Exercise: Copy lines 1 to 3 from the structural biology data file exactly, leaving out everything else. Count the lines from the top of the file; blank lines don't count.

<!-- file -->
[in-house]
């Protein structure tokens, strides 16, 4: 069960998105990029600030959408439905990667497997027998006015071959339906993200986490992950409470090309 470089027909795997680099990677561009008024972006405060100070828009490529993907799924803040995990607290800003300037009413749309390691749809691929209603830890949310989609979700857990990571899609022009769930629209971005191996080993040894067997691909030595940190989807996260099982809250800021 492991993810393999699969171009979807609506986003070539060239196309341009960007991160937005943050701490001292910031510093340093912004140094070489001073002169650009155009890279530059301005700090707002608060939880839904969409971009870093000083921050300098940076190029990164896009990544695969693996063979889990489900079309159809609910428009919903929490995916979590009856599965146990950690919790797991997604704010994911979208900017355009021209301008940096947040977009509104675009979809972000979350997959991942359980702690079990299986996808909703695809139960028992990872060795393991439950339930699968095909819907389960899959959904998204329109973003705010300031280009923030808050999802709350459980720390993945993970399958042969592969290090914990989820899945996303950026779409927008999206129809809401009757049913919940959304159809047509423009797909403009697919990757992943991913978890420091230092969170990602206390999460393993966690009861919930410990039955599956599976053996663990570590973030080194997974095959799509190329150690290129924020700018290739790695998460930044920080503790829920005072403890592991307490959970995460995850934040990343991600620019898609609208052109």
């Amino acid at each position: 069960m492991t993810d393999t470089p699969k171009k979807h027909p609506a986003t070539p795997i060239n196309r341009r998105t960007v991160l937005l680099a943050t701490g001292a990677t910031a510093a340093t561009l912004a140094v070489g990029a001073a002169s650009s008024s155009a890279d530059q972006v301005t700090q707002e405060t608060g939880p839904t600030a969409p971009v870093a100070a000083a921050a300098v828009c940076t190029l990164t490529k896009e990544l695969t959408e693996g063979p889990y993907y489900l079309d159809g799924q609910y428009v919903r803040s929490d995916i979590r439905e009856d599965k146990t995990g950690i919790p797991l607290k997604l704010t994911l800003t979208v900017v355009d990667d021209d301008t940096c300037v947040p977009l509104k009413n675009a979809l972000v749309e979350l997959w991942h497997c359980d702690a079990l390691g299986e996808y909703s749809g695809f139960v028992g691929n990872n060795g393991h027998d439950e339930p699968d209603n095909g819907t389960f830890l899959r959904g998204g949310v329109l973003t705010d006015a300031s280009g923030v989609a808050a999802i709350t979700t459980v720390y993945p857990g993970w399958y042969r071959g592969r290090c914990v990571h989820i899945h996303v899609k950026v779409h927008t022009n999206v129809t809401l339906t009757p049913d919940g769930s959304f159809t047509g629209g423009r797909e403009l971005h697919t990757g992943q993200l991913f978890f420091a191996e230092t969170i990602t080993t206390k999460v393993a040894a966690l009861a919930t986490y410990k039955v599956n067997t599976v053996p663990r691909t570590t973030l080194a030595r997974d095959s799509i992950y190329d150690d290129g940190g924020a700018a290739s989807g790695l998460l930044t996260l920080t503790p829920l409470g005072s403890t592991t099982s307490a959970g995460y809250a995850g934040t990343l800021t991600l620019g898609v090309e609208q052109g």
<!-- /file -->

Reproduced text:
[in-house]
């Protein structure tokens, strides 16, 4: 069960998105990029600030959408439905990667497997027998006015071959339906993200986490992950409470090309 470089027909795997680099990677561009008024972006405060100070828009490529993907799924803040995990607290800003300037009413749309390691749809691929209603830890949310989609979700857990990571899609022009769930629209971005191996080993040894067997691909030595940190989807996260099982809250800021 492991993810393999699969171009979807609506986003070539060239196309341009960007991160937005943050701490001292910031510093340093912004140094070489001073002169650009155009890279530059301005700090707002608060939880839904969409971009870093000083921050300098940076190029990164896009990544695969693996063979889990489900079309159809609910428009919903929490995916979590009856599965146990950690919790797991997604704010994911979208900017355009021209301008940096947040977009509104675009979809972000979350997959991942359980702690079990299986996808909703695809139960028992990872060795393991439950339930699968095909819907389960899959959904998204329109973003705010300031280009923030808050999802709350459980720390993945993970399958042969592969290090914990989820899945996303950026779409927008999206129809809401009757049913919940959304159809047509423009797909403009697919990757992943991913978890420091230092969170990602206390999460393993966690009861919930410990039955599956599976053996663990570590973030080194997974095959799509190329150690290129924020700018290739790695998460930044920080503790829920005072403890592991307490959970995460995850934040990343991600620019898609609208052109």
């Amino acid at each position: 069960m492991t993810d393999t470089p699969k171009k979807h027909p609506a986003t070539p795997i060239n196309r341009r998105t960007v991160l937005l680099a943050t701490g001292a990677t910031a510093a340093t561009l912004a140094v070489g990029a001073a002169s650009s008024s155009a890279d530059q972006v301005t700090q707002e405060t608060g939880p839904t600030a969409p971009v870093a100070a000083a921050a300098v828009c940076t190029l990164t490529k896009e990544l695969t959408e693996g063979p889990y993907y489900l079309d159809g799924q609910y428009v919903r803040s929490d995916i979590r439905e009856d599965k146990t995990g950690i919790p797991l607290k997604l704010t994911l800003t979208v900017v355009d990667d021209d301008t940096c300037v947040p977009l509104k009413n675009a979809l972000v749309e979350l997959w991942h497997c359980d702690a079990l390691g299986e996808y909703s749809g695809f139960v028992g691929n990872n060795g393991h027998d439950e339930p699968d209603n095909g819907t389960f830890l899959r959904g998204g949310v329109l973003t705010d006015a300031s280009g923030v989609a808050a999802i709350t979700t459980v720390y993945p857990g993970w399958y042969r071959g592969r290090c914990v990571h989820i899945h996303v899609k950026v779409h927008t022009n999206v129809t809401l339906t009757p049913d919940g769930s959304f159809t047509g629209g423009r797909e403009l971005h697919t990757g992943q993200l991913f978890f420091a191996e230092t969170i990602t080993t206390k999460v393993a040894a966690l009861a919930t986490y410990k039955v599956n067997t599976v053996p663990r691909t570590t973030l080194a030595r997974d095959s799509i992950y190329d150690d290129g940190g924020a700018a290739s989807g790695l998460l930044t996260l920080t503790p829920l409470g005072s403890t592991t099982s307490a959970g995460y809250a995850g934040t990343l800021t991600l620019g898609v090309e609208q052109g």